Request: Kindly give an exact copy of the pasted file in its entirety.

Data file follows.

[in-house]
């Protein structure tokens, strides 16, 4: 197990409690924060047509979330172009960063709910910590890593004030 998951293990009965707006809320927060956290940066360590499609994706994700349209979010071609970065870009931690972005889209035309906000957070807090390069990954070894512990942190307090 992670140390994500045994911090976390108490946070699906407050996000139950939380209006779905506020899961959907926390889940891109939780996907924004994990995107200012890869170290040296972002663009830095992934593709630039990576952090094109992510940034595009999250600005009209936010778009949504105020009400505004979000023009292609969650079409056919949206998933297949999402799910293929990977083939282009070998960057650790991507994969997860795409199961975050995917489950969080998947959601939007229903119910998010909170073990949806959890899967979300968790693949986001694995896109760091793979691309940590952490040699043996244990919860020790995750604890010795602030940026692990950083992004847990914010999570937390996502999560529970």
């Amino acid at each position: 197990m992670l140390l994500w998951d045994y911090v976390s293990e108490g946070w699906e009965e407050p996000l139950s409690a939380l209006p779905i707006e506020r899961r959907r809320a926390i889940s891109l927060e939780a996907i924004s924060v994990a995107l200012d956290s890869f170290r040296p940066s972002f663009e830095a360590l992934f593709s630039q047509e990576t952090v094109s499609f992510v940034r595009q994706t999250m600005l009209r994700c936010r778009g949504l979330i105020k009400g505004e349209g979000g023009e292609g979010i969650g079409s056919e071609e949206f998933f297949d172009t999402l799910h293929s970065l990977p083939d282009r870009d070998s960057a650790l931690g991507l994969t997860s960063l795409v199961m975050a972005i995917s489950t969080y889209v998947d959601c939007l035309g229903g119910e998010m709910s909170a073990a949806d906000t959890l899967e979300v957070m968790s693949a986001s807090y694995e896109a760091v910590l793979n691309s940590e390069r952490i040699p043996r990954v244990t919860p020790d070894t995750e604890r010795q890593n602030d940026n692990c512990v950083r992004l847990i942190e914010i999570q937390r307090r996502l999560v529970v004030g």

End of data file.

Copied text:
[in-house]
């Protein structure tokens, strides 16, 4: 197990409690924060047509979330172009960063709910910590890593004030 998951293990009965707006809320927060956290940066360590499609994706994700349209979010071609970065870009931690972005889209035309906000957070807090390069990954070894512990942190307090 992670140390994500045994911090976390108490946070699906407050996000139950939380209006779905506020899961959907926390889940891109939780996907924004994990995107200012890869170290040296972002663009830095992934593709630039990576952090094109992510940034595009999250600005009209936010778009949504105020009400505004979000023009292609969650079409056919949206998933297949999402799910293929990977083939282009070998960057650790991507994969997860795409199961975050995917489950969080998947959601939007229903119910998010909170073990949806959890899967979300968790693949986001694995896109760091793979691309940590952490040699043996244990919860020790995750604890010795602030940026692990950083992004847990914010999570937390996502999560529970």
């Amino acid at each position: 197990m992670l140390l994500w998951d045994y911090v976390s293990e108490g946070w699906e009965e407050p996000l139950s409690a939380l209006p779905i707006e506020r899961r959907r809320a926390i889940s891109l927060e939780a996907i924004s924060v994990a995107l200012d956290s890869f170290r040296p940066s972002f663009e830095a360590l992934f593709s630039q047509e990576t952090v094109s499609f992510v940034r595009q994706t999250m600005l009209r994700c936010r778009g949504l979330i105020k009400g505004e349209g979000g023009e292609g979010i969650g079409s056919e071609e949206f998933f297949d172009t999402l799910h293929s970065l990977p083939d282009r870009d070998s960057a650790l931690g991507l994969t997860s960063l795409v199961m975050a972005i995917s489950t969080y889209v998947d959601c939007l035309g229903g119910e998010m709910s909170a073990a949806d906000t959890l899967e979300v957070m968790s693949a986001s807090y694995e896109a760091v910590l793979n691309s940590e390069r952490i040699p043996r990954v244990t919860p020790d070894t995750e604890r010795q890593n602030d940026n692990c512990v950083r992004l847990i942190e914010i999570q937390r307090r996502l999560v529970v004030g």